"SLAVERY IS DEAD," intoned a Cincinnati newspaper in the spring of 1865, but "the negro is not. For the sake of all parties, would that he were."
All parties, of course, were the whites, North and South, who had promulgated the bitter Civil War but who would soon "reconcile" their differences at the expense of 4 million recently freed black workers. For a full century after the betrayals of Reconstruction, "all parties" would succeed in conveying to generations of schoolchildren a lily-white version of the Civil War era, in which slaves remained passive and ignorant onlookers, who were given greater freedom than they could properly understand or use. To this day, the word "Emancipation" conjures up for most Americans a picture of a plaintive, shackled slave kneeling before the stately benefactor, Lincoln.
Thousands of blacks who escaped enslavement saw the situation differently."Lincoln got the praise for freeing us, but did he do it?" Thomas Hall of Orange County, North Carolina, asked an interviewer in the 1930s. Felix Haywood, a black cowpuncher in Bexar County, Texas, recalled of emancipation: "We all felt like horses and nobody had made us that way but ourselves. We was free."
Standard textbook images notwithsanding, for black Americans the Civil War was a liberation struggle, a war of independence which promised constitutional freedoms white men had taken for themselves nearly a century before. In 1865, when black leader Martin R. Delaney spoke at Zion Church in Charleston (the "Faneuil Hall" of the movement), he was introducerd as "the Patrick Henry of his race in this, the second revolution." Even now certain black communities across the South still celebrate their independence on "Juneteenth Day," the specific date - varying from place to place - upon which word of emancipation reached that locale.
Now this other war, this second revolution, has been brought to light as never before in a massive new work by a respected scholar of American race relations. Leon Litwack's new study reveals in rich detail the dramatic but fleeting redistribution of power which occurred in the South between 1863 and 1868 and was, in the author's words, an "epic chapter in the history of the American people." That it was also one of the most harrowing, far-reaching and distorted chapters never quite gets said outright, for Litwack follows in the Footsteps of his liberal mentors, Kenneth Stampp and Allan Nevins - clear, judicious, thorough historians who prefer to let the documents speak.
And what documents they are. The massive and valuable WPA interviews with ex-slaves provide the central core of evidence, graphic personal responses to the collapse of the slavocracy, the use of black troops, the arrival of northerners and the new "boundaries of black freedom." They reveal startling variations on traditional themes, and what impresses Litwack the most is the sheer diversity of the firsthand record. He stresses "the countless ways in which freedom was perceived and experienced by the black men and women who had been born into slavery," noting that "each black had a different way of recollecting" almost every phase of the struggle. While these varied, even contradictory, accounts show the complexities of the situation and the diversity of those caught up in it, each is highly personal, making it hard for the author to generalize about community ties and regional and group responses.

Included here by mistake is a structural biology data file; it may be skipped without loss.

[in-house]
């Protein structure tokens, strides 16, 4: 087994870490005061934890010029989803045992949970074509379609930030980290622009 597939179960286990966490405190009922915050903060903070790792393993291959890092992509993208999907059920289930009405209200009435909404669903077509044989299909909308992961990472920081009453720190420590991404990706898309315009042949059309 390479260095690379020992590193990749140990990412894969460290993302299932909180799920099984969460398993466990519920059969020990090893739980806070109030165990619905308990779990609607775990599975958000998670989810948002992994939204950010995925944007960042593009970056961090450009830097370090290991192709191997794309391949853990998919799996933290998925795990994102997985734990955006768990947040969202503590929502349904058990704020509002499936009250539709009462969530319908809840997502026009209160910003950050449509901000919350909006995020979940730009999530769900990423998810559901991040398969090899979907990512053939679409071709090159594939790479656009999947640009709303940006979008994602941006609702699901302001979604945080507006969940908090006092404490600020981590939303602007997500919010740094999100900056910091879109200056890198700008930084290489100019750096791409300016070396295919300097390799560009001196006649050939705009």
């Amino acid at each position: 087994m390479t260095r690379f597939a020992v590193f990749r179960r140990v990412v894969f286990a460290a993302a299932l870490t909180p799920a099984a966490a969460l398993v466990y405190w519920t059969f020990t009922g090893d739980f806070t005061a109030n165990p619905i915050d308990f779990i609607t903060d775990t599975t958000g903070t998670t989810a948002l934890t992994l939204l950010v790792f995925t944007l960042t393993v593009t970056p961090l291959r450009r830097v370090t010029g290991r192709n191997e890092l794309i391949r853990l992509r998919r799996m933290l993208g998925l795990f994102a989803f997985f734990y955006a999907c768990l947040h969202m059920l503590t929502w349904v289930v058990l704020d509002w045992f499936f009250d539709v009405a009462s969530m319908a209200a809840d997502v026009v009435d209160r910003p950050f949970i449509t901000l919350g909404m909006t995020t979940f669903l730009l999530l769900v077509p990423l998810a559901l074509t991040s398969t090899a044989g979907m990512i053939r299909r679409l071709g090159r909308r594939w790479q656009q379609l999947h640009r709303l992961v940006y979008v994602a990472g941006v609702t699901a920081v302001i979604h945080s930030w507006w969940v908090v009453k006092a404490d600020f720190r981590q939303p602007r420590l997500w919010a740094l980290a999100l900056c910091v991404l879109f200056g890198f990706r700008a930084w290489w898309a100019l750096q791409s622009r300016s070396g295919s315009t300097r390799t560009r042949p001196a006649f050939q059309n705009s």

Generalization is made harder by the use of certain white sources. While conceding that "most whites preferred to romanticize about the martyred Lost Cause," Litwack quotes extensively from the journals and reminiscences of former slaveowners. Such "balance" may be admirable, but the author does not always distance himself far enough from those who viewed plantation existence as "glorious" and emancipation as "a most unprecedented robbery." When a slave-holder's daughter gives her version of the workers' submissive response to the announcement of freedom, Litwack describes it, presumably tongue in cheek, as "the perfect picture, embodying the notions of white nobility, black humility, mutual obligations, faifthful service and the extended family unit - black and white." And when the same woman is given space to observe that, after freedom, "the negro, en masse , relapsed promptly into the voodooism of Africa," he accepts her definition of independent church meetings as "orgies."
The richness of detail more than offsets Litwack's occasional reluctance to weigh his sources and analyze their implications. His clear and stirring chronicle leaves readers to form their own judgments about the degrees of planter depravity, the depths of northern racism, and the boundaries of worker endurance which lie revealed. And since he does not mention the preceding heritage or the long subsequent legacy, we are free to frame our own comparisons. When a plantation mistress suggests that blacks be eliminated "as rats & cockroaches are by all sorts of means when they become unbearable," I hear the ongoing bigotry of Skokie and Decatur. When a planter surrenders his paternalistic control by muttering, "Damn you, you are free now," I see a mill owner acknowledging momentarily the hard-won and problematical gains of a union struggle. And when the federal government retreats from a commitment to equal opportunity into a stance which defends the propertied status quo ante bellum , I see . . ..
One WPA informant, who should have known, said he "never saw a book that come up to what slavery was." His opinion probably would not be changed by the scholarly outpouring of the last decade. But Leon Litwack's painstaking and painful study of slavery's aftermath gives new insight into a crucial moment of social upheaval in America. This absorbing and resourceful book should be widely read.